I am struggling with Terraform which is using the remote state (s3) to output the variables which I need the input for (ECS Fargate). The problem is that AWS ECS does not split the infrastructure (VPC subnets, security groups) from the application/platform layer, which makes it really awkward to use.
I have to do
terraform state pull and then
for subnet in $(terraform state list | grep "aws_subnet.private"); do
terraform state show $subnet | grep ...
or use jq to fetch the necessary information out. I wonder, is there a better way of doing this?
When you need information generated by applying a Terraform configuration from another program after Terraform has finished making changes, the most typical answer is to declare an Output Value in your main module that returns the necessary data in a form that’s hopefully convenient to use.
By default Terraform will show the output values from the main module as part of the output of
terraform apply. If you want to use those values programmatically you can use the
terraform output command with either the
-raw option to retrieve the value in a machine-readable format.
I’m not sure from your question exactly what information you need, but if it’s data that is exported as attributes of the resources you have declared then you should be able to write an output value expression to take that data and transform it into a suitable form for your downstream use.
Hi @apparentlymart , thanks for the response! The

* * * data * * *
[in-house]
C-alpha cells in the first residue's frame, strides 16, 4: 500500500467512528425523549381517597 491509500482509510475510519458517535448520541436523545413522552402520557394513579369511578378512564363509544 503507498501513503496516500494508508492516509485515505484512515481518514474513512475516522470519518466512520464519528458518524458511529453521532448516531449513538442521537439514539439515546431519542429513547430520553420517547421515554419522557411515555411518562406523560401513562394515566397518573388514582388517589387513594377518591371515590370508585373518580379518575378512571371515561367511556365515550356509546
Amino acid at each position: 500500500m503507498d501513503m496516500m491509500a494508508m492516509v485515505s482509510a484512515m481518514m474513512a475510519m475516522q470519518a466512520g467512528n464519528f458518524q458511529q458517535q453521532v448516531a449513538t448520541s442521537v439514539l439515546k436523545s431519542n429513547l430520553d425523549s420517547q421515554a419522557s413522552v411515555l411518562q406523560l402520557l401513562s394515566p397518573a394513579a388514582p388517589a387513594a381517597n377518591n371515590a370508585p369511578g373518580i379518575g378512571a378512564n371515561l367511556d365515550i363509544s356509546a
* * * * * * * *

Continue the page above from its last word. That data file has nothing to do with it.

terraform output does not seem to work with the remote state (I did not use
terraform_remote_state data source, as the use of it is a bit unclear to me).
I do have output variables however they are within the submodule which sets up the VPC, etc. and not the module which instantiates this submodule.
To clarify, I have the following structure:
- main.tf (refers to the versioned "web" module above)
Everything is stored in a Git repo. States are stored in S3 and DynamoDB table for locking.
I assume from what you’ve stated here that you have written your root module with a
backend "s3" block that specifies to store state in an S3 bucket.
If that’s true then
terraform output should honor that setting. That command essentially performs the following steps:
- Fetch the latest state snapshot from the configured storage location, as chosen by your
- Retrieve either the full set of root module output values or the single selected output value from the “outputs” section of the state snapshot.
- Marshal the value into a suitable form to write to the command’s stdout, depending on which options you specified:
- No options at all means the human-oriented presentation, similar to what appears at the end of
-json produces either a JSON object describing all of the values or a single JSON value representing the single selected value.
-raw requires that you’ve selected a single value and requires it to be something that can convert to type
string. After converting to string it then just writes that string directly to stdout with no other formatting.
With all of that said, if this isn’t working for you then I’d like to learn more about exactly what commands you are running and exactly what output they are producing. Then I might be able to explain why this isn’t working as I described above.
no I did not create a root module. I thought that would be a bit problematic if it all was in a one big state. So I created s3 states for different envs + a state which contains the
corp (shared) stuff.
From what you’ve described it sounds like each of your environments has its own root module and your “corp” category also has its own root module.